Its ironic that I am writing this, considering that it was when I read about Agorism* on Wikipedia almost six years ago that I realized free markets were superior to socialism. But there is much more to libertarianism than agorism. Indeed, I take a broad view of the idea to be a bit more inclusive. While I condemn mutualists and many so-called left-libertarians, they are on the right track, unlike communists. Since that time, Ive moved around a bit. I still like Agorism, but my experience shows that it is just not going to be our savior. It might not even play much of a role in rolling back the state.
I know half of libertarians will agree and probably already try to buy local; this is common in New Hampshire, where I reside. The other half will cite CATO, Skeptical Libertarian, and assorted memes, claiming that its actually better for costs and the environment to ship strawberries from California. In a sense, both views are correct. In fact, I am not really going to oppose buying from “abroad”, provided it is local to that place. This will make more sense in a few paragraphs.
I recently posted an article about the importance of alternative currencies. After posting it, I began to think about other alternatives in this day and age. What could be used as a currency if cash and precious metals werent readily available? A currency needs to be portable, divisible, durable, rare, and fungible. What might arise naturally as a currency temporarily or permanently?
There has been a growing movement among the powers that be to get us ready for a cashless society. It has started off with opinion pieces, like one by apostate and Keynesian sociopath Ken Rogoff. They want to see all cash eliminated or hampered with fees. It infuriates them so much that they cant monitor cash transactions and cant steal our money to pay for their failed stimulus programs, bailouts, and inflationing. They also say it would be easy to impose taxes to pay for whatever programs if the government could simply have direct access to your account. How this obviously communist proposal can get mainstream coverage is astounding. The banks are already effectively part of the government, now they want to basically hand over complete control. Why not outright nationalize the entire banking industry and make it a government monopoly? Thats effectively what these terrorists and tyrants are advocating. Now, the Financial Times has come out with a piece arguing for banning the “barbarous relic”, as Keynes referred to gold.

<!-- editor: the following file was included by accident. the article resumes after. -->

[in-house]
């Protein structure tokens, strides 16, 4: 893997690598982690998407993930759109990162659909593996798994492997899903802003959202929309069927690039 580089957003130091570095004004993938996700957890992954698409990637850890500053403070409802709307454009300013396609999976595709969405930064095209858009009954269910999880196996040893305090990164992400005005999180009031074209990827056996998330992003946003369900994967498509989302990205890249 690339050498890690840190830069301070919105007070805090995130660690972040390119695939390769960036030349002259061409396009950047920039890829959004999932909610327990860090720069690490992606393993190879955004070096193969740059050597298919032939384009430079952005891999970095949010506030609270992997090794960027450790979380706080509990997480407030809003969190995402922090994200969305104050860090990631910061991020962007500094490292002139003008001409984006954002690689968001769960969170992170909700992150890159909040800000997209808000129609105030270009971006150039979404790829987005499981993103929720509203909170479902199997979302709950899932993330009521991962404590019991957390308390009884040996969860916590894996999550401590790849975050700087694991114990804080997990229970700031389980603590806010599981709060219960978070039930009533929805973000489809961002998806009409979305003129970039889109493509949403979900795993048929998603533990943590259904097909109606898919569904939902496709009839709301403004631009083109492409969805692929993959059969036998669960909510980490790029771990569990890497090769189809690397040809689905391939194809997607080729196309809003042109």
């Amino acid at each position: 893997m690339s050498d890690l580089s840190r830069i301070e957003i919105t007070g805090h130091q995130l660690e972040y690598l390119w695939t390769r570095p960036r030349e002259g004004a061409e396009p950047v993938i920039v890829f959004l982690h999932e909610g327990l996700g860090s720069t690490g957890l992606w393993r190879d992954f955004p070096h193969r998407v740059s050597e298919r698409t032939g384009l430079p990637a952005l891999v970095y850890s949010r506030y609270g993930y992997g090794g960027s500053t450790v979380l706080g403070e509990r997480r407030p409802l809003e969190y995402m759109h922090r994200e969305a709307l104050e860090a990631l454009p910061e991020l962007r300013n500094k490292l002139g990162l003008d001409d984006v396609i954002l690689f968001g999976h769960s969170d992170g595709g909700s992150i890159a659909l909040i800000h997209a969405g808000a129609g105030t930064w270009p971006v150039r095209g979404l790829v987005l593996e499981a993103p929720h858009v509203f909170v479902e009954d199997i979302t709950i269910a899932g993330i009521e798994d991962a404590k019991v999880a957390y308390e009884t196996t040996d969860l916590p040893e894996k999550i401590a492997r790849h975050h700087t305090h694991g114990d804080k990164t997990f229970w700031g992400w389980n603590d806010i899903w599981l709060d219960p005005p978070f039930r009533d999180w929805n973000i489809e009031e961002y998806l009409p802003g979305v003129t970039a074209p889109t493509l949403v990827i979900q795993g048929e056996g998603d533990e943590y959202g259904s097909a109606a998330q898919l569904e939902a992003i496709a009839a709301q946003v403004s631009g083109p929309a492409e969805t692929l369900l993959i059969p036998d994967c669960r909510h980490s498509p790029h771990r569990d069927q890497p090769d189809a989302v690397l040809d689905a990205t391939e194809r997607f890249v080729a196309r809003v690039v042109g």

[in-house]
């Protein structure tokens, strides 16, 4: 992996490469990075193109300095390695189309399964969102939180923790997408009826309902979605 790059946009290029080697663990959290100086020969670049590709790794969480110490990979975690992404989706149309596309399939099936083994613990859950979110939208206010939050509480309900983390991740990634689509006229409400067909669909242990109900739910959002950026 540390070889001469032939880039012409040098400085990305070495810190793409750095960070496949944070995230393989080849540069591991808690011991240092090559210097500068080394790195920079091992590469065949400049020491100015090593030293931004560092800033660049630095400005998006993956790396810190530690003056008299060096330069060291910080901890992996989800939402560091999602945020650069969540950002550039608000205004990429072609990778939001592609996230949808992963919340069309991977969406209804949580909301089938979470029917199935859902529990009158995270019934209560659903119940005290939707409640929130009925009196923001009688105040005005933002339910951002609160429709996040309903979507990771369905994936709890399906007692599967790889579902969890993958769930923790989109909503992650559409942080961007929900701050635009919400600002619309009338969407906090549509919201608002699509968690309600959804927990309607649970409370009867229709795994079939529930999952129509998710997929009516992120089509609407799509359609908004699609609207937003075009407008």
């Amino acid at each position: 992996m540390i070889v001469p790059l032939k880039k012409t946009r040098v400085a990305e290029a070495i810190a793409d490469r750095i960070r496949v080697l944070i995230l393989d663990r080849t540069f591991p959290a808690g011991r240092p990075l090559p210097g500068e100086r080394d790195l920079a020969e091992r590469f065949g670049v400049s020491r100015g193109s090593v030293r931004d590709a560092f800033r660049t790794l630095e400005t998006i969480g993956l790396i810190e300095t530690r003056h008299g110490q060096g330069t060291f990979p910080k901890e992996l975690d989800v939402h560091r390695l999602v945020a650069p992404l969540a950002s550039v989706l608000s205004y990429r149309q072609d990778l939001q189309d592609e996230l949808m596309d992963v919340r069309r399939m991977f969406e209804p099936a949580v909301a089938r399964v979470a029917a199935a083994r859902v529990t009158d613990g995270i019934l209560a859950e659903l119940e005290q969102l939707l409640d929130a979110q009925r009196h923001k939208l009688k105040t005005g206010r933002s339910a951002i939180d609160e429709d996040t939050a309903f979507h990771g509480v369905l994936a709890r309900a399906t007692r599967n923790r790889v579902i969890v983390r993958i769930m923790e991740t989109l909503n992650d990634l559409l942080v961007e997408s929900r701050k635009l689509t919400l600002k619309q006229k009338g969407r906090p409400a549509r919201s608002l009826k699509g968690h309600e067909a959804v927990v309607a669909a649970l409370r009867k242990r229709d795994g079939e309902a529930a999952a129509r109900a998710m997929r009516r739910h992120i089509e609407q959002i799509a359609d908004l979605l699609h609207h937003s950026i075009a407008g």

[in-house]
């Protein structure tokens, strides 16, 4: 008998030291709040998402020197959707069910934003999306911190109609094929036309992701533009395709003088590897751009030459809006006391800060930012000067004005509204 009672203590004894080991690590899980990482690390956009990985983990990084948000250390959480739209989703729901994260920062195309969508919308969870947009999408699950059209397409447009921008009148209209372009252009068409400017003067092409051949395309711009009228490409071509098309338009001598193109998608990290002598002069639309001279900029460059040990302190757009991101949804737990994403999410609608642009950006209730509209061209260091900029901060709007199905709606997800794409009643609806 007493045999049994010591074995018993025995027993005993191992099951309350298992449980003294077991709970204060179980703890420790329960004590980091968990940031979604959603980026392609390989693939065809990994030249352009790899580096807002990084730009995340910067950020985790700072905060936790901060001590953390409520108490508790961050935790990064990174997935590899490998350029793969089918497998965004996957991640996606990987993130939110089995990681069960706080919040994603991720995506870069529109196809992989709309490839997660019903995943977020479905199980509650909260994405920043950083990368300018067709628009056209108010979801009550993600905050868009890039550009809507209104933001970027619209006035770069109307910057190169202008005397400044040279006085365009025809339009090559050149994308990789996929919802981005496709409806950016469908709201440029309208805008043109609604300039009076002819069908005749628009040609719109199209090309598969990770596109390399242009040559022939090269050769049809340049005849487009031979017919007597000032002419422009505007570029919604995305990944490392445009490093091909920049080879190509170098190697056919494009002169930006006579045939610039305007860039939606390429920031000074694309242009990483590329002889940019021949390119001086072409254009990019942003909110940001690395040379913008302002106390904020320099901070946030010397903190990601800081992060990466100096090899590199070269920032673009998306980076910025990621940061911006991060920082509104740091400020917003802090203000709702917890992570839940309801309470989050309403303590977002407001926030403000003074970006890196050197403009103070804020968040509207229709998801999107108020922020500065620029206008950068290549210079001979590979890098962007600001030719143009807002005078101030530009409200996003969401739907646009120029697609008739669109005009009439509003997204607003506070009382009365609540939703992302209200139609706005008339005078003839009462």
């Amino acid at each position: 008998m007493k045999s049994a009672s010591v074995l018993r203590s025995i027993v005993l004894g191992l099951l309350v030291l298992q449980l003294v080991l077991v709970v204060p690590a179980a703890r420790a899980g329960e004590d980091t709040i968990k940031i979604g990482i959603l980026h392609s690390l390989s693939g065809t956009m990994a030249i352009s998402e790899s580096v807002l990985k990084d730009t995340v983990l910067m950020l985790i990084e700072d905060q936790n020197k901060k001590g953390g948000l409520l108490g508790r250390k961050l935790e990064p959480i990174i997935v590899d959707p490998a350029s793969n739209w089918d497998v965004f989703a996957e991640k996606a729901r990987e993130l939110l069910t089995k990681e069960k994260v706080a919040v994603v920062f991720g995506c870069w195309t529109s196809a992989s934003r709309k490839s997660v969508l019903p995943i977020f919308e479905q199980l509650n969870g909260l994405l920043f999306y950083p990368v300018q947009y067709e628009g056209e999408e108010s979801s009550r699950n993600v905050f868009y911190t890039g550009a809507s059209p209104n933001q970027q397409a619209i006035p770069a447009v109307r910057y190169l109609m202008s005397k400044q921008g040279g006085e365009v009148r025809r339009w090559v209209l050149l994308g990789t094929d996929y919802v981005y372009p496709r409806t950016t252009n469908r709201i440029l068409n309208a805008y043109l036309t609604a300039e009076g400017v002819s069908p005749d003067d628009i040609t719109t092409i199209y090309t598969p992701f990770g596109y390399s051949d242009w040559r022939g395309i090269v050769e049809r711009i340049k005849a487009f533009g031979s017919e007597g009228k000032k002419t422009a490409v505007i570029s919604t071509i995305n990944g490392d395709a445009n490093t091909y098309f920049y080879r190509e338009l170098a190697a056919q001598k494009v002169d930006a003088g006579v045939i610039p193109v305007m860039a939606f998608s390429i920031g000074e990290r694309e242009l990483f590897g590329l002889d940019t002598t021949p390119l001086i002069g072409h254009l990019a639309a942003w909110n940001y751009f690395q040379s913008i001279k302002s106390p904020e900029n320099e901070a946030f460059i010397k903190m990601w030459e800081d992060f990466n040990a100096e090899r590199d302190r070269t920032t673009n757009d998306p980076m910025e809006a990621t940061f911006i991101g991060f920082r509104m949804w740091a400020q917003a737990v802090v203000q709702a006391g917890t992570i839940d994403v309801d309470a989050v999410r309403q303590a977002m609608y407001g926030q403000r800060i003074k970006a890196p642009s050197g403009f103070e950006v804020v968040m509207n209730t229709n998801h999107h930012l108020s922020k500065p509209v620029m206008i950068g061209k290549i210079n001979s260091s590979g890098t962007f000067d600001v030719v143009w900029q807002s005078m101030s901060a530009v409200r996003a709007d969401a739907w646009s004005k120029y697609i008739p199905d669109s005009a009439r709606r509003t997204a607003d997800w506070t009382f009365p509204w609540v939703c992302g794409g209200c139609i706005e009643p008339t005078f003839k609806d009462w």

Well it actually has been more than a week, but I have been a bit busy (thankfully) with meeting people and looking for a job. In any case, if you didnt realize it before, I have relocated from the insane tyrannical reich of New Jersey to the free state of New Hampshire. Just off the bat, I no longer have to pay sales tax (except at restaurants, and its 2% higher) nor income tax. I can now open carry a firearm, which I havent done yet and probably wont for awhile. My cost of living has dropped around 15-25% from my rough estimates. I can cross a street without worrying about getting run over (New Yorkers and New Jerseyans may be jealous), however, it is more difficult to walk out of town or even around town.
I have been reading this blog and have previously read another one, both of which promote a concept known as the traditional city. If you have ever lived in an old world city, town, or village, you have almost certainly been in one of these. In Israel, two of the most prominent examples are Old Jerusalem and Sefat. A lot can be said about this way of building settlements, but the one main motif is small streets. They generally say about 8 to 20 feet is the range for the basic street, with 12 to 14 as the best area. And this means frontface of a building to frontface, no lawns in between. Everything else does not really matter, it can be scaled to any size, made of any material, painted any color. What it does is create a “sense of place”. You feel like you belong.
Yesterday, while coming out of the Metro and getting my bearings, a hobo approached me to ask what museum I was looking for. I told him, he showed me on a map, and gave me the map. He then asked if I could help the homeless, and I noticed an Obama logo on his shirt. My default response to hobos is to not give them money, so I said “Sorry I dont have anything.” which was sort of true. I only had some coins and big notes. Continue reading